Given the weakness of unions and the ascension of corporate power across the country, labor law reforms aimed at addressing the free-rider problem are more likely to benefit employers than workers.
Ceding exclusive representation to “kick out the scabs,” as Richman would have it, might be okay for a high-functioning local with high union density, but a union with 60 percent membership is likely to create an entrenched, adversarial minority. A union representing Geoghegan’s “40 percent, or 30, or fewer” can easily succumb to being nothing more than a marginal minority. So long as unions are treated as third-party vendors of services, as Fisk and Sachs describe them, then it will be easy for yellow unions to provide the same insurance, professional development, and discounted movie tickets at a lower cost.
Members-only unionism might be a solution to the free-rider problem that unions face in an open-shop environment, but it is not a solution for the internal divisions between workers that unions must overcome if the labor movement is to grow. The labor movement is at its strongest when it is capable of fighting for all workers as a class, living up to the old refrain “an injury to one is an injury to all.” By advocating for members-only unionism, labor activists run the risk of unwittingly weakening the labor movement by narrowing the scope of union solidarity to a smaller grouping of dues-paying members and setting the stage for yellow unions to pit workers against one another and create further divisions. If the source of a union’s power is the ability of workers to take collective action on the job, then the Tennessee experience highlights the struggles that confront an increasingly divided and weakened labor movement.
 Thomas Geoghegan, Only One Thing Can Save Us: Why America Needs a New Kind of Labor Movement (New York, NY: The New Press, 2014), 223.
 Shaun Richman, “The Legal Argument That Could Overturn ‘Right-to-work’ Laws around the Country,” Working In These Times, April 21, 2016.
 For example, see Geoghegan, Only One Thing Can Save Us; Shaun Richman, “The Promise and Peril of Members-only Unions,” Working In These Times, November 4, 2015; and Shaun Richman, “How Friedrichs v. Calif. Teachers Association Could Actually Be a Boon for Union,” Working In These Times, December 11, 2015, as well as Catherine Fisk, “Labor at a Crossroads: In Defense of Members-only Unionism,” The American Prospect, January 15, 2015.
 Benjamin Sachs and Catherine Fisk, “Why Should Unions Negotiate for Workers Who Don’t Pay Their Fair Share?” Los Angeles Times, July 9, 2014.
 See Vincent Vernuccio, “Worker’s Choice: Freeing Unions and Workers from Forced Representation” produced by the Mackinac Center for Public Policy. Worker’s Choice legislation maintains a limited form of exclusivity with no duty of fair representation: if a union is capable of signing up a majority of workers and winning a certification election, then the employer would only have to bargain with that one union. However, under this legislation, workers could also drop their membership in the union and seek their own individual private agreement with the company. The Mackinac Center is adamantly opposed to members-only unionization and multiple unions existing in a given workplace. By maintaining a “one or none” form of union representation, Worker’s Choice legislation eliminates the potential headache of bargaining multiple contracts with multiple unions for the employer while undercutting any possible benefits that might be provided by union competition and creating an opportunity for the employer to provide concrete contractual perks to individuals who left the union and sought an individual contract.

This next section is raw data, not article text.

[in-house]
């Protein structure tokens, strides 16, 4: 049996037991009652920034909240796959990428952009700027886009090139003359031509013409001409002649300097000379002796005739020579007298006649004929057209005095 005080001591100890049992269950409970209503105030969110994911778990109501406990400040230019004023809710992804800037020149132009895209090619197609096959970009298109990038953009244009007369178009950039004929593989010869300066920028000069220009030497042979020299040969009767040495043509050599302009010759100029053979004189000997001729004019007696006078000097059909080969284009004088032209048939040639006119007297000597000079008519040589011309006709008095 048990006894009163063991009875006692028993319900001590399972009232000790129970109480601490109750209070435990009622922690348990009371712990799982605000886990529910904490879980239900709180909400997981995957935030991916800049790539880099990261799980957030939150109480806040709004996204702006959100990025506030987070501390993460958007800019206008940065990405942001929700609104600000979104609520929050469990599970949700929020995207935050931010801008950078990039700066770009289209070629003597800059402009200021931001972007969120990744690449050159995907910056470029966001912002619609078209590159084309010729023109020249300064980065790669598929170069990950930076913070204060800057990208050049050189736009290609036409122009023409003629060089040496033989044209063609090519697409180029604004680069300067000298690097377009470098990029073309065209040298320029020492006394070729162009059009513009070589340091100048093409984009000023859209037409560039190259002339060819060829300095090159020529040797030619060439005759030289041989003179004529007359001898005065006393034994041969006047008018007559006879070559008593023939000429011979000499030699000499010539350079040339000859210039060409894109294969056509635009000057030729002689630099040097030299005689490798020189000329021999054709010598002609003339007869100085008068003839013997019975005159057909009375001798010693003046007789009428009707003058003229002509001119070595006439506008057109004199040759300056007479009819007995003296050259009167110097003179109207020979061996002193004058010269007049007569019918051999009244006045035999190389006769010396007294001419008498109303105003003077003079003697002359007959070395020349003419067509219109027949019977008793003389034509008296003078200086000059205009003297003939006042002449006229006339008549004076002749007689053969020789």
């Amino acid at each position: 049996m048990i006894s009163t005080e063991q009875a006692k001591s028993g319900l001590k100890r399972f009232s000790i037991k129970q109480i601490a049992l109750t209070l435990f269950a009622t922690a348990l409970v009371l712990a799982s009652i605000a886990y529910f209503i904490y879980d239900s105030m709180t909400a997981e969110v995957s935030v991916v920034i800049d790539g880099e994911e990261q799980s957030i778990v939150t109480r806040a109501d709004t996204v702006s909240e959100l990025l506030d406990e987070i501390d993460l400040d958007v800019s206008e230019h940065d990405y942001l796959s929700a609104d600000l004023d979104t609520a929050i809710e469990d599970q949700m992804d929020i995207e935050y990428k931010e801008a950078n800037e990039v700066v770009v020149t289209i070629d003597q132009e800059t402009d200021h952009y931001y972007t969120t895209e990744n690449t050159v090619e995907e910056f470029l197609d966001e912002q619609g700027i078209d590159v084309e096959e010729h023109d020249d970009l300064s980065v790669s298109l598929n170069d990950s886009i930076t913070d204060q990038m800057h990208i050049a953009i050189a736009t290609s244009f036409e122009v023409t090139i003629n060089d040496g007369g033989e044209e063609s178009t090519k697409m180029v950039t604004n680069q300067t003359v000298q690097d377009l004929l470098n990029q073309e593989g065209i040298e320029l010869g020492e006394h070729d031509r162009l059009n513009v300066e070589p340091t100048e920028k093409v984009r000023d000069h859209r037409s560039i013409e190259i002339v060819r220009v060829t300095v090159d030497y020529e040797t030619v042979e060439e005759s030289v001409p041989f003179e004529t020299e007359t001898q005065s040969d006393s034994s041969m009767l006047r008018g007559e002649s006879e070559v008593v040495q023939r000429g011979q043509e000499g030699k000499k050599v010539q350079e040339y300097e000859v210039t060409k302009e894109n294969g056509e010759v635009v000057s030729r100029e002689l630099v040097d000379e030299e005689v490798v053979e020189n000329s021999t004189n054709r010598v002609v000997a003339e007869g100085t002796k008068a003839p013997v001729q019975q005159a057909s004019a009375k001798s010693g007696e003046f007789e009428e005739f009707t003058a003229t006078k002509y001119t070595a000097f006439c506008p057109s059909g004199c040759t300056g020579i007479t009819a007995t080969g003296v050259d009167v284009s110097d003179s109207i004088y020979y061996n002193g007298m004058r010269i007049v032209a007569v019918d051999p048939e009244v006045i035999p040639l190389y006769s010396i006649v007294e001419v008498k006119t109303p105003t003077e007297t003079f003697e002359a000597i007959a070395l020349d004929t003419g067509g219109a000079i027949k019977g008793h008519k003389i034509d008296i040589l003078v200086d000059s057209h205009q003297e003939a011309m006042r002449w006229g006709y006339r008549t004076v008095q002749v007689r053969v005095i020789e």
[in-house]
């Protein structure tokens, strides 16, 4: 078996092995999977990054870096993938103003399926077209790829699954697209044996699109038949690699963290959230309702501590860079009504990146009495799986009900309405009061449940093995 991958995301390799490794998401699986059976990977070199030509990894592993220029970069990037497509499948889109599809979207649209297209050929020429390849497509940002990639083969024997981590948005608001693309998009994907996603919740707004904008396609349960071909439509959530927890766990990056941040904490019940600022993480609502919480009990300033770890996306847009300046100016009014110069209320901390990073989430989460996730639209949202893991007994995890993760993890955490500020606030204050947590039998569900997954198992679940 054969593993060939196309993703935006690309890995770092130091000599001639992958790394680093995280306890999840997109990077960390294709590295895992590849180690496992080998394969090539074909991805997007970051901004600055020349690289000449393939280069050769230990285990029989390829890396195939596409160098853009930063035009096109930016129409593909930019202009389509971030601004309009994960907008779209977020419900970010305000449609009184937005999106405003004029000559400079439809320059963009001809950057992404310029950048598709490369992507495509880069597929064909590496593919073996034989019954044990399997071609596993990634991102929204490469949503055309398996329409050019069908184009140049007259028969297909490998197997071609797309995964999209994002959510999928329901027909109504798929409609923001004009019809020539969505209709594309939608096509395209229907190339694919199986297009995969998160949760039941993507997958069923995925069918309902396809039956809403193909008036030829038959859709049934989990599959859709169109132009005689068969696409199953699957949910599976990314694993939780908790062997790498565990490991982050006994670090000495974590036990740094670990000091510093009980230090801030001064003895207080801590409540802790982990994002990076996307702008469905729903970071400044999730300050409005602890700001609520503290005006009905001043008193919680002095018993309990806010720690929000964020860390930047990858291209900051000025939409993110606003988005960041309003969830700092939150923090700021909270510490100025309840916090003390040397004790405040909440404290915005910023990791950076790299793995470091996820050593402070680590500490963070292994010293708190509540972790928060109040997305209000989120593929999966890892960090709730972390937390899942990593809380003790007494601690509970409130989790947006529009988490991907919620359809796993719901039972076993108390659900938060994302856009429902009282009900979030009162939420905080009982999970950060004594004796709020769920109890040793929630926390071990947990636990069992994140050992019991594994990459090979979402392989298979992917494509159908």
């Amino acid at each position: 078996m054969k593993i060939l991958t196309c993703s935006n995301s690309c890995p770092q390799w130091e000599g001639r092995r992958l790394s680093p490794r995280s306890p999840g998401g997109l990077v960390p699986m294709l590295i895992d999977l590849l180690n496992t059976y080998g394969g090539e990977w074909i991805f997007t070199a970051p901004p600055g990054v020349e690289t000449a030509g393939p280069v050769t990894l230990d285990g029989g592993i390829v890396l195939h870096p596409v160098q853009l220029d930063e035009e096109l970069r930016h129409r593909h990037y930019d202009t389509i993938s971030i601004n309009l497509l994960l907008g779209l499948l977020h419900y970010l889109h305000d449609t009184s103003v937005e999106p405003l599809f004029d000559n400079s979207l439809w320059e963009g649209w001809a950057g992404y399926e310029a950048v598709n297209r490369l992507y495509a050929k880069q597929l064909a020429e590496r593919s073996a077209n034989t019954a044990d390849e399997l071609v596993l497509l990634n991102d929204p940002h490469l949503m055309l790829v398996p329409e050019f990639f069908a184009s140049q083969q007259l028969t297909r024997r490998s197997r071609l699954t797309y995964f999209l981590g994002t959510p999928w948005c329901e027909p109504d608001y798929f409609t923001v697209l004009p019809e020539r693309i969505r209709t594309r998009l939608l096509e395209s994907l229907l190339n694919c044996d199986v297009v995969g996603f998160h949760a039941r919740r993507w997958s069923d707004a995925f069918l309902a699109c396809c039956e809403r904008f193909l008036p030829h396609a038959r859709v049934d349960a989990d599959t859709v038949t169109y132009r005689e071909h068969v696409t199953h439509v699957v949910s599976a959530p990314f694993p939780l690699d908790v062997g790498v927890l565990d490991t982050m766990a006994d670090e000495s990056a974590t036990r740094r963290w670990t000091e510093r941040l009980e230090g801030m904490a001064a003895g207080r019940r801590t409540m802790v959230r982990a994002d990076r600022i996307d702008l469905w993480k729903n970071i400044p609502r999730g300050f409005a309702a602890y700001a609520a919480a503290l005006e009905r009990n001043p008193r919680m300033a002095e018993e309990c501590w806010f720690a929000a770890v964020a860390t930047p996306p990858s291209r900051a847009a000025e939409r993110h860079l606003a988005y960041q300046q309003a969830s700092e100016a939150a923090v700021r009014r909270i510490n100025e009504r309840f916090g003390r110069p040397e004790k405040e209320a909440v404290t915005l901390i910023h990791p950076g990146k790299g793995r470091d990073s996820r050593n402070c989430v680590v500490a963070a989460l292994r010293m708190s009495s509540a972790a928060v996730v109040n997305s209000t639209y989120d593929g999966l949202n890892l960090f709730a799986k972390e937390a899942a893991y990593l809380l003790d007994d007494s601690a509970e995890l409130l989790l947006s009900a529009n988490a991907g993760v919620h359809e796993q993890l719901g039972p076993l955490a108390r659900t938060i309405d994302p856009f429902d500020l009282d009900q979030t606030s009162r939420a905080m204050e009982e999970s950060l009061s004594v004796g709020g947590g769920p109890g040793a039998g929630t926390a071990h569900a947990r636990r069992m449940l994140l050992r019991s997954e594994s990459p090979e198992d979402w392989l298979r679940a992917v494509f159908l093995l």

See Vincent Vernuccio, “Right to Work Isn’t the Only Option: ‘One or None’ Also Gives Workers, Unions Choice.”
 See Richman, “The Promise and Peril of Members-only Unions.”
 Geoghegan’s Only One Thing Can Save Us is full of praise for the German model of labor-management relations and argues passionately in support of attempts by U.S. labor unions to import it. For example, Geoghegan refers to the failed UAW vote at the Volkswagen plant in Chattanooga, which would likely have resulted in the first German-style works council in the United States, as “the vote in Chattanooga that could have changed the world” and “the end of Dixie as we know it,” p. 219.
 For purposes of my definition, yellow unions can exist in the private sector (e.g., the American Council of Employees at Volkswagen) or the public (e.g., the Professional Educators of Tennessee); they can be led by right-wing corporate activists (PET) or by workers with guidance from pro-employer lawyers and consultants (ACE). They can be funded by the employer community (ACE) or not (PET). It is also possible for a legitimately independent union to work with a company to create a yellow union, such as the Independent Drivers Guild, which is a joint creation of a secret legal agreement between the Machinists Union District 15 and Uber. For background on ACE, see Chris Brooks, “Business-Backed ‘Anti-Union Union’ Falters at Volkswagen,” Labor Notes, September 23, 2016; and on the Independent Drivers Guild, see Chris Brooks, “Putting the Con in the Gig Economy,” Labor Notes, August 22, 2016.